The Toronto Raptors enter Game 6 of the Eastern Conference Finals facing elimination against the Cleveland Cavaliers.
This is the first time the Raptors are facing elimination in these playoffs before going into a Game 7. After a horrible Game 5 in the Quicken Loans Arena, losing 116-78 to go down 2-3 in the series, the Raptors will be back at home to try to get back to their winning ways. They’ll be playing in the Air Canada Centre, where they’ve won four straight games this year against the Cavaliers.
Jonas Valaciunas is expected to play tonight, even though he still hasn’t fully recovered from his knee injury. In limited minutes in Game 5 he was able to go 4-4 from the field for 9 points, but because of his health it’s unknown if he or Bismack Biyombo will start tonight’s game at 8:30 p.m. EST.
Cage’s Keys To The Game
Strong First Quarter
Winning the first quarter at this point is the most important aspect of the game for the Raptors. In Game 3 and 4, they were able to start off strong and keep their momentum in front of their incredible home crowd.
In Game 5 the Raptors got off to a horrible start, going down 19-37 at the end of the first quarter. They were never able to recover, which isn’t uncommon for them in the playoffs. The Raptors have lost their last six straight games after falling behind at the end of the first 12 minutes. While winning the first quarter has resulted in six straight wins.
It’s up to the All-Star backcourt of DeMar DeRozan and Kyle Lowry to get things started for the Raptors. In Game 5 they only combined for 6 of their team’s 17 shots in the first quarter, resulting in 4 points and 4 assists. If the Raptors want to win, DeRozan and Lowry will need to perform like they did in the first 12 minutes of Game 4, where they combined for 11 shots leading to 11 points and 3 assists.
Contain Kevin Love
Kevin Love has never lost a playoff game in America, but he’s 0-2 when he’s up North.
Love really struggled during Game 3 and 4 in the Air Canada Centre, combining for 13 points on 5-23 shooting. That wasn’t the case in Game 5 when he helped the Cavaliers erupt from the start, on his way to 25 points in just over 23 minutes. He was able to be a productive third option by hitting his open shots, which included going 3-4 from 3-point distance.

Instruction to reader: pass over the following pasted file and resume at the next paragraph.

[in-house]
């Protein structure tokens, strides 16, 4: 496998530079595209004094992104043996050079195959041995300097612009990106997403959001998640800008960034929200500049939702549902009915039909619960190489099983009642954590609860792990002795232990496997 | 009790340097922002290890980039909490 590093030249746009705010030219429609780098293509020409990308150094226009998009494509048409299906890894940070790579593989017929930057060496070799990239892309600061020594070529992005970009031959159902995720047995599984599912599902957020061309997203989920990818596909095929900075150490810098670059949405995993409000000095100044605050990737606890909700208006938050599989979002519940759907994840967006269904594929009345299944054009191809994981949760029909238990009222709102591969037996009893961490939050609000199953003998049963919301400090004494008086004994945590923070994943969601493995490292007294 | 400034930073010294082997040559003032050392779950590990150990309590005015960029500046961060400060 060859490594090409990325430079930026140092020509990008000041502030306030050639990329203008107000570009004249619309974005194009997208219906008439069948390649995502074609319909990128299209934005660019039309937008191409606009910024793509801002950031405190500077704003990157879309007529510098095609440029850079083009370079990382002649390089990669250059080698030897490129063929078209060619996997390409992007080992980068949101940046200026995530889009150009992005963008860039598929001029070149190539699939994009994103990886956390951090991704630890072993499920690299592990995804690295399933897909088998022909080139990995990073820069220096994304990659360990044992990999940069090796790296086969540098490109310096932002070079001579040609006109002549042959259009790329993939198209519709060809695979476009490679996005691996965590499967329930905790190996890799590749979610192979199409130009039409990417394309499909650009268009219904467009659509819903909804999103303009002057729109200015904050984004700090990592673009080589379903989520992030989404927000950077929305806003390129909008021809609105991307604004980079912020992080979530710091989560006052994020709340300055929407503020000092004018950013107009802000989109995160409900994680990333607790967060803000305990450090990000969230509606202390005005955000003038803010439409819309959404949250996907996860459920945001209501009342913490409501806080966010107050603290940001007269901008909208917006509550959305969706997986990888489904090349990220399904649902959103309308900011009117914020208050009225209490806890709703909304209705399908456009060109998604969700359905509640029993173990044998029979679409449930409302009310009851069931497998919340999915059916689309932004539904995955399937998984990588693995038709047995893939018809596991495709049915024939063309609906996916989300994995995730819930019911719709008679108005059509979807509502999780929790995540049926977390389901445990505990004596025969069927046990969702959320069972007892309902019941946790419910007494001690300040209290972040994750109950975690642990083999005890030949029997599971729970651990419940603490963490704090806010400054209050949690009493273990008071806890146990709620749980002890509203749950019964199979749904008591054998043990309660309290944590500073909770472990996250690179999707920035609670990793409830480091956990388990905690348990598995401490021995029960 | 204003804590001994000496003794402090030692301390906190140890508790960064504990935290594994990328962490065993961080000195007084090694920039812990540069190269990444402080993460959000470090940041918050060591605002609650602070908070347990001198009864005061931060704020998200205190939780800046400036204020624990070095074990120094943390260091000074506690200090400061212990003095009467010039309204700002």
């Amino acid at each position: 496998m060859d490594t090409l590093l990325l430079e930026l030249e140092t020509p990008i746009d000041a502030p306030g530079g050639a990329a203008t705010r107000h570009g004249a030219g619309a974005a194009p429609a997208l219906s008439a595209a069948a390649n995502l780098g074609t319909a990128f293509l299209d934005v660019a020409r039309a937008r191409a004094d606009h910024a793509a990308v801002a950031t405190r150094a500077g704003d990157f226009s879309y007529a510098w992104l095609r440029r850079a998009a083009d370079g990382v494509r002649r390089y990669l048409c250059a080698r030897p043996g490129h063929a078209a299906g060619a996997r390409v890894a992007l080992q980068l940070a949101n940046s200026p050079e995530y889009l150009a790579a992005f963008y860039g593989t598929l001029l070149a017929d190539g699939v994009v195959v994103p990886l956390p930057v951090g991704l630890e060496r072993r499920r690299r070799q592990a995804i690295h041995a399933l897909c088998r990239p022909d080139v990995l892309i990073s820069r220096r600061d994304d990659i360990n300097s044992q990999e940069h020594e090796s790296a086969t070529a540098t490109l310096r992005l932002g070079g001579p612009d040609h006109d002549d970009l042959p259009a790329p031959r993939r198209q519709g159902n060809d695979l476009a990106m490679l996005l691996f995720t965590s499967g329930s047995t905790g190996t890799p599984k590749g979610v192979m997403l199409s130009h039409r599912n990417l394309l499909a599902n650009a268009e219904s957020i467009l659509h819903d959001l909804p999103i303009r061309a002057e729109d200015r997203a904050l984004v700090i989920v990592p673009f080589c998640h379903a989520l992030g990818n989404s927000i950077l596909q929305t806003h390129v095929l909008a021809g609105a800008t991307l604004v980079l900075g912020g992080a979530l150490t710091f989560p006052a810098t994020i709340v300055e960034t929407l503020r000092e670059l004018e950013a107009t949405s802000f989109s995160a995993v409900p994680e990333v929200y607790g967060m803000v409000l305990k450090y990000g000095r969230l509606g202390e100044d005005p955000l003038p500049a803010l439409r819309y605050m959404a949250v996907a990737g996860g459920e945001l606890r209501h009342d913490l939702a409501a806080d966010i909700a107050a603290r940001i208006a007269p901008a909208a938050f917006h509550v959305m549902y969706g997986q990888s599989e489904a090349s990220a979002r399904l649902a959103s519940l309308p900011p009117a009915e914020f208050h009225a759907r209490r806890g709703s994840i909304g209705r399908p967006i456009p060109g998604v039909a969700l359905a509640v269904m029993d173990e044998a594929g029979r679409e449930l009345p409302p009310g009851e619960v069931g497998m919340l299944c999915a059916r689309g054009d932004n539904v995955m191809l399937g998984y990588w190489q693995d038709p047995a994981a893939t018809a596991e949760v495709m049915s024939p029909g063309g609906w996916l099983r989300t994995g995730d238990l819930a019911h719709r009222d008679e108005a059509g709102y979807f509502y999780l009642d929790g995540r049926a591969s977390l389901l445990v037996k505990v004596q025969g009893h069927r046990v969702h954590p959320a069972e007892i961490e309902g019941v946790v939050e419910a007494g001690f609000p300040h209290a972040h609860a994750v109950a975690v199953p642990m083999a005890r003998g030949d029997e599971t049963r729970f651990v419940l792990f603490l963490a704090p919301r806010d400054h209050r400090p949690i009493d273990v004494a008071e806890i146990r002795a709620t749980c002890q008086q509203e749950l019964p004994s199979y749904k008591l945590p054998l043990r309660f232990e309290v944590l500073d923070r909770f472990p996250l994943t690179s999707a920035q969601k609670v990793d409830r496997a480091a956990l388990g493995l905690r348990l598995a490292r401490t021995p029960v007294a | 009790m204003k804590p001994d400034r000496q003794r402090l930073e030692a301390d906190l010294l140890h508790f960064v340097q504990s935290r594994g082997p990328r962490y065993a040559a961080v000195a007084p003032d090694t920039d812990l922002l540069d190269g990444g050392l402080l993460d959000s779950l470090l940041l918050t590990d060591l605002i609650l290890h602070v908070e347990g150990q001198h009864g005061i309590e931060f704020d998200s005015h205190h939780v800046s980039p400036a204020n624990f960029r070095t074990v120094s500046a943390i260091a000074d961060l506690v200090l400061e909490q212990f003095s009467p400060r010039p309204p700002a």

When he’s able to impact the game, it’s worked to the Cavaliers advantage. In games that Love has scored 20 or more points this year, the Cavaliers are 29-6. The Raptors will need Patrick Patterson to play great defence against Love, since he’s the only one with the agility and length to keep up with him around the wing or down low in the post.
Don’t Let the Cavaliers Get In Transition
The Raptors were able to beat the Cavaliers twice at home, because they controlled the pace and didn’t allow the Cavaliers to find opportunities to attack on the fast break.
In Game 5 they allowed the Cavaliers to score 21 points in transition, a huge difference compared to the 4 points they allowed in Game 3 and 4. The Raptors and Cavaliers are both known for their slow pace style of basketball, making it important that the Raptors don’t give up any quick scoring opportunities and fall behind.
— SB Nation (@SBNation) May 26, 2016
LeBron James and Kyrie Irving have both been taking every opportunity they can get in the playoffs to go coast-to-coast on their opponents. The former has scored 72 transition points, the third most in the playoffs across the league, while the latter is fifth with 61.
X-Factor: Kyle Lowry
At this point, it’s all about the players that have been able to get you this far in the first place.
Lowry has been clutch these playoffs when the Raptors have needed him most, which will certainly have to be the case tonight when they face elimination. Game 4 in the Air Canada Centre was one of Lowry’s best games of his career, scoring 35 points on 70 per cent shooting, along with 5 rebounds, 5 assists and 3 steals.
Lowry has looked like a completely different player during Raptors wins and losses. In wins against the Cavaliers, Lowry has averaged 27.5 points on 63.6 per cent shooting and 53.3 per cent shooting from distance. While in losses he’s looked horrible, averaging 10.3 points on 32.5 per cent shooting from the field and 10.5 per cent form beyond the arc.
All stats for this article are from NBA.com
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